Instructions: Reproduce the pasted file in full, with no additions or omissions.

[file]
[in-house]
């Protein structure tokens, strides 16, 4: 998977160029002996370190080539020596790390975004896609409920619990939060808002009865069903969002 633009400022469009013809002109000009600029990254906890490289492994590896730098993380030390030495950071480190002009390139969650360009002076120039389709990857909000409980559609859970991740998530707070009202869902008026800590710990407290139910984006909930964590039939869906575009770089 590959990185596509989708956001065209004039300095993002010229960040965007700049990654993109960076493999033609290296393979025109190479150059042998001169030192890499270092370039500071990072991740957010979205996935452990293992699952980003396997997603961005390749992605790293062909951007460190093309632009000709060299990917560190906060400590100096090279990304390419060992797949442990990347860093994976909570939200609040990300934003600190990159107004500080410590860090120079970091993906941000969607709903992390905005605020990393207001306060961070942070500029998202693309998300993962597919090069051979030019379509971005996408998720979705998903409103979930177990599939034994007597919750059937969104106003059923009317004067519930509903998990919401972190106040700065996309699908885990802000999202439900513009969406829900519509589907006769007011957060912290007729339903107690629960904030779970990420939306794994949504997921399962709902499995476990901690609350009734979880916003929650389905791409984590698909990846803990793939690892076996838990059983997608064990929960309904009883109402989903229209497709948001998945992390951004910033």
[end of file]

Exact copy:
[in-house]
């Protein structure tokens, strides 16, 4: 998977160029002996370190080539020596790390975004896609409920619990939060808002009865069903969002 633009400022469009013809002109000009600029990254906890490289492994590896730098993380030390030495950071480190002009390139969650360009002076120039389709990857909000409980559609859970991740998530707070009202869902008026800590710990407290139910984006909930964590039939869906575009770089 590959990185596509989708956001065209004039300095993002010229960040965007700049990654993109960076493999033609290296393979025109190479150059042998001169030192890499270092370039500071990072991740957010979205996935452990293992699952980003396997997603961005390749992605790293062909951007460190093309632009000709060299990917560190906060400590100096090279990304390419060992797949442990990347860093994976909570939200609040990300934003600190990159107004500080410590860090120079970091993906941000969607709903992390905005605020990393207001306060961070942070500029998202693309998300993962597919090069051979030019379509971005996408998720979705998903409103979930177990599939034994007597919750059937969104106003059923009317004067519930509903998990919401972190106040700065996309699908885990802000999202439900513009969406829900519509589907006769007011957060912290007729339903107690629960904030779970990420939306794994949504997921399962709902499995476990901690609350009734979880916003929650389905791409984590698909990846803990793939690892076996838990059983997608064990929960309904009883109402989903229209497709948001998945992390951004910033």